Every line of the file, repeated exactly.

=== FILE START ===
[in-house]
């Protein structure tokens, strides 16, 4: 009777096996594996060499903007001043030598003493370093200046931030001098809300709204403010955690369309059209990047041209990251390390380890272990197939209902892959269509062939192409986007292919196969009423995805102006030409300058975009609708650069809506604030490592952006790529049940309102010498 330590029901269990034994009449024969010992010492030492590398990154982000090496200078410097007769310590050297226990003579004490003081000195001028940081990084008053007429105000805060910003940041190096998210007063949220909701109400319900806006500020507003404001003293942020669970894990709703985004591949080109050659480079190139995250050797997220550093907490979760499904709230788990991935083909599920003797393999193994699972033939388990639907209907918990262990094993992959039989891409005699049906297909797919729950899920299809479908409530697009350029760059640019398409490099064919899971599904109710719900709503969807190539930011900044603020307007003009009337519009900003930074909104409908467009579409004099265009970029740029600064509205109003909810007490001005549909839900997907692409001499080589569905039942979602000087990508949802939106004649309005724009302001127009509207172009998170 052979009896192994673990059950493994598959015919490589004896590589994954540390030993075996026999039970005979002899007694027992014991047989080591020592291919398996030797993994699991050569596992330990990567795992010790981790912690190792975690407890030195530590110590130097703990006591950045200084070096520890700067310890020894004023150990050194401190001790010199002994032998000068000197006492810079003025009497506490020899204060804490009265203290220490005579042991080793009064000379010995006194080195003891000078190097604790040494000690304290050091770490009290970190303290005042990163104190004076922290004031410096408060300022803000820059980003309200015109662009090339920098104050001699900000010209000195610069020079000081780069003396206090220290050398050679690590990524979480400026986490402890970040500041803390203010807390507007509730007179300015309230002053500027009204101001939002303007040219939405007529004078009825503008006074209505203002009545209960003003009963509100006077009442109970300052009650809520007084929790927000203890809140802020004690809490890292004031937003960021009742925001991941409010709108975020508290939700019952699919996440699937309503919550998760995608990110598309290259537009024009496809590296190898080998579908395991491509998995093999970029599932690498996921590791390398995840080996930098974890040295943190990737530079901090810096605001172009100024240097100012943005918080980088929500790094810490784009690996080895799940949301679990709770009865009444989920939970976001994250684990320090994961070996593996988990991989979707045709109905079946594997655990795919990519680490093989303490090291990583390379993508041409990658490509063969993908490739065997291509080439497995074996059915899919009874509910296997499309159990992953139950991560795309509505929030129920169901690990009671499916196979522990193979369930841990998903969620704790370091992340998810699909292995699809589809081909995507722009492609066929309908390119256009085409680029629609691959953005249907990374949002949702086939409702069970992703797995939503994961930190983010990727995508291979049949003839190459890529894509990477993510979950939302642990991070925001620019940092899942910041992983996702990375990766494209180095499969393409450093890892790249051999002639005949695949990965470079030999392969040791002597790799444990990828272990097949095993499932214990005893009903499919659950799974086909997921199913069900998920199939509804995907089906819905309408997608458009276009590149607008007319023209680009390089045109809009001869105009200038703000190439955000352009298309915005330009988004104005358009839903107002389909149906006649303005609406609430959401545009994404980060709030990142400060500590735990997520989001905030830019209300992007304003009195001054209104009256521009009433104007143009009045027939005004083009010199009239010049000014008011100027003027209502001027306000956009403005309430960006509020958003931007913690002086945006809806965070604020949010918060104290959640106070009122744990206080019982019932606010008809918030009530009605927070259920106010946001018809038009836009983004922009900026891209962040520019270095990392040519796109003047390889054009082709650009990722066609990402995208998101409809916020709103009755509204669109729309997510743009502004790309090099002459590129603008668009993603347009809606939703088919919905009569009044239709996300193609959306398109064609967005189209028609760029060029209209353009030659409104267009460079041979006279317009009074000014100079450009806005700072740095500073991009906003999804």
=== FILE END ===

[in-house]
């Protein structure tokens, strides 16, 4: 009777096996594996060499903007001043030598003493370093200046931030001098809300709204403010955690369309059209990047041209990251390390380890272990197939209902892959269509062939192409986007292919196969009423995805102006030409300058975009609708650069809506604030490592952006790529049940309102010498 330590029901269990034994009449024969010992010492030492590398990154982000090496200078410097007769310590050297226990003579004490003081000195001028940081990084008053007429105000805060910003940041190096998210007063949220909701109400319900806006500020507003404001003293942020669970894990709703985004591949080109050659480079190139995250050797997220550093907490979760499904709230788990991935083909599920003797393999193994699972033939388990639907209907918990262990094993992959039989891409005699049906297909797919729950899920299809479908409530697009350029760059640019398409490099064919899971599904109710719900709503969807190539930011900044603020307007003009009337519009900003930074909104409908467009579409004099265009970029740029600064509205109003909810007490001005549909839900997907692409001499080589569905039942979602000087990508949802939106004649309005724009302001127009509207172009998170 052979009896192994673990059950493994598959015919490589004896590589994954540390030993075996026999039970005979002899007694027992014991047989080591020592291919398996030797993994699991050569596992330990990567795992010790981790912690190792975690407890030195530590110590130097703990006591950045200084070096520890700067310890020894004023150990050194401190001790010199002994032998000068000197006492810079003025009497506490020899204060804490009265203290220490005579042991080793009064000379010995006194080195003891000078190097604790040494000690304290050091770490009290970190303290005042990163104190004076922290004031410096408060300022803000820059980003309200015109662009090339920098104050001699900000010209000195610069020079000081780069003396206090220290050398050679690590990524979480400026986490402890970040500041803390203010807390507007509730007179300015309230002053500027009204101001939002303007040219939405007529004078009825503008006074209505203002009545209960003003009963509100006077009442109970300052009650809520007084929790927000203890809140802020004690809490890292004031937003960021009742925001991941409010709108975020508290939700019952699919996440699937309503919550998760995608990110598309290259537009024009496809590296190898080998579908395991491509998995093999970029599932690498996921590791390398995840080996930098974890040295943190990737530079901090810096605001172009100024240097100012943005918080980088929500790094810490784009690996080895799940949301679990709770009865009444989920939970976001994250684990320090994961070996593996988990991989979707045709109905079946594997655990795919990519680490093989303490090291990583390379993508041409990658490509063969993908490739065997291509080439497995074996059915899919009874509910296997499309159990992953139950991560795309509505929030129920169901690990009671499916196979522990193979369930841990998903969620704790370091992340998810699909292995699809589809081909995507722009492609066929309908390119256009085409680029629609691959953005249907990374949002949702086939409702069970992703797995939503994961930190983010990727995508291979049949003839190459890529894509990477993510979950939302642990991070925001620019940092899942910041992983996702990375990766494209180095499969393409450093890892790249051999002639005949695949990965470079030999392969040791002597790799444990990828272990097949095993499932214990005893009903499919659950799974086909997921199913069900998920199939509804995907089906819905309408997608458009276009590149607008007319023209680009390089045109809009001869105009200038703000190439955000352009298309915005330009988004104005358009839903107002389909149906006649303005609406609430959401545009994404980060709030990142400060500590735990997520989001905030830019209300992007304003009195001054209104009256521009009433104007143009009045027939005004083009010199009239010049000014008011100027003027209502001027306000956009403005309430960006509020958003931007913690002086945006809806965070604020949010918060104290959640106070009122744990206080019982019932606010008809918030009530009605927070259920106010946001018809038009836009983004922009900026891209962040520019270095990392040519796109003047390889054009082709650009990722066609990402995208998101409809916020709103009755509204669109729309997510743009502004790309090099002459590129603008668009993603347009809606939703088919919905009569009044239709996300193609959306398109064609967005189209028609760029060029209209353009030659409104267009460079041979006279317009009074000014100079450009806005700072740095500073991009906003999804």